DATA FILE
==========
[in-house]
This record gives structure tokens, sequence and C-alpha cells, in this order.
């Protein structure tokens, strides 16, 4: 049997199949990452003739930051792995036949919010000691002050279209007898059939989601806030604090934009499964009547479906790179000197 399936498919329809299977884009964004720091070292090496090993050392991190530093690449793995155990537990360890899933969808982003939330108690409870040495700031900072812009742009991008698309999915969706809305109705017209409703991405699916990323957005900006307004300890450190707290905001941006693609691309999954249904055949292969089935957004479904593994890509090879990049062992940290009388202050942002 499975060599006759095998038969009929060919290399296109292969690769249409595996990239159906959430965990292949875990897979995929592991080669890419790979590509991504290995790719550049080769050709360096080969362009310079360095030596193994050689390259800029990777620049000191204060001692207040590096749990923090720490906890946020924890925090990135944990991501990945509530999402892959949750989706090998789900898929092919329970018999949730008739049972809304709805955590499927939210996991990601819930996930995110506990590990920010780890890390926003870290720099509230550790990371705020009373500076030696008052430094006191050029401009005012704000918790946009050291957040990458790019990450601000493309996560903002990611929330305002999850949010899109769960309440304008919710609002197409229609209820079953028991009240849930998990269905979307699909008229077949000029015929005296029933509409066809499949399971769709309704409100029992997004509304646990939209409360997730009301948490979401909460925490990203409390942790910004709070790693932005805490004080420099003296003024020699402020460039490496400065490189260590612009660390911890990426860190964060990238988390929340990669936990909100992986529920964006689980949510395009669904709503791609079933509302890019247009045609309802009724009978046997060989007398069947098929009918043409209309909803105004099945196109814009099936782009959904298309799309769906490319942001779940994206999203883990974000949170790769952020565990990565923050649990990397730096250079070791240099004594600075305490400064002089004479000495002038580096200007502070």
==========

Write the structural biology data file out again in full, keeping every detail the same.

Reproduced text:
[in-house]
This record gives structure tokens, sequence and C-alpha cells, in this order.
């Protein structure tokens, strides 16, 4: 049997199949990452003739930051792995036949919010000691002050279209007898059939989601806030604090934009499964009547479906790179000197 399936498919329809299977884009964004720091070292090496090993050392991190530093690449793995155990537990360890899933969808982003939330108690409870040495700031900072812009742009991008698309999915969706809305109705017209409703991405699916990323957005900006307004300890450190707290905001941006693609691309999954249904055949292969089935957004479904593994890509090879990049062992940290009388202050942002 499975060599006759095998038969009929060919290399296109292969690769249409595996990239159906959430965990292949875990897979995929592991080669890419790979590509991504290995790719550049080769050709360096080969362009310079360095030596193994050689390259800029990777620049000191204060001692207040590096749990923090720490906890946020924890925090990135944990991501990945509530999402892959949750989706090998789900898929092919329970018999949730008739049972809304709805955590499927939210996991990601819930996930995110506990590990920010780890890390926003870290720099509230550790990371705020009373500076030696008052430094006191050029401009005012704000918790946009050291957040990458790019990450601000493309996560903002990611929330305002999850949010899109769960309440304008919710609002197409229609209820079953028991009240849930998990269905979307699909008229077949000029015929005296029933509409066809499949399971769709309704409100029992997004509304646990939209409360997730009301948490979401909460925490990203409390942790910004709070790693932005805490004080420099003296003024020699402020460039490496400065490189260590612009660390911890990426860190964060990238988390929340990669936990909100992986529920964006689980949510395009669904709503791609079933509302890019247009045609309802009724009978046997060989007398069947098929009918043409209309909803105004099945196109814009099936782009959904298309799309769906490319942001779940994206999203883990974000949170790769952020565990990565923050649990990397730096250079070791240099004594600075305490400064002089004479000495002038580096200007502070």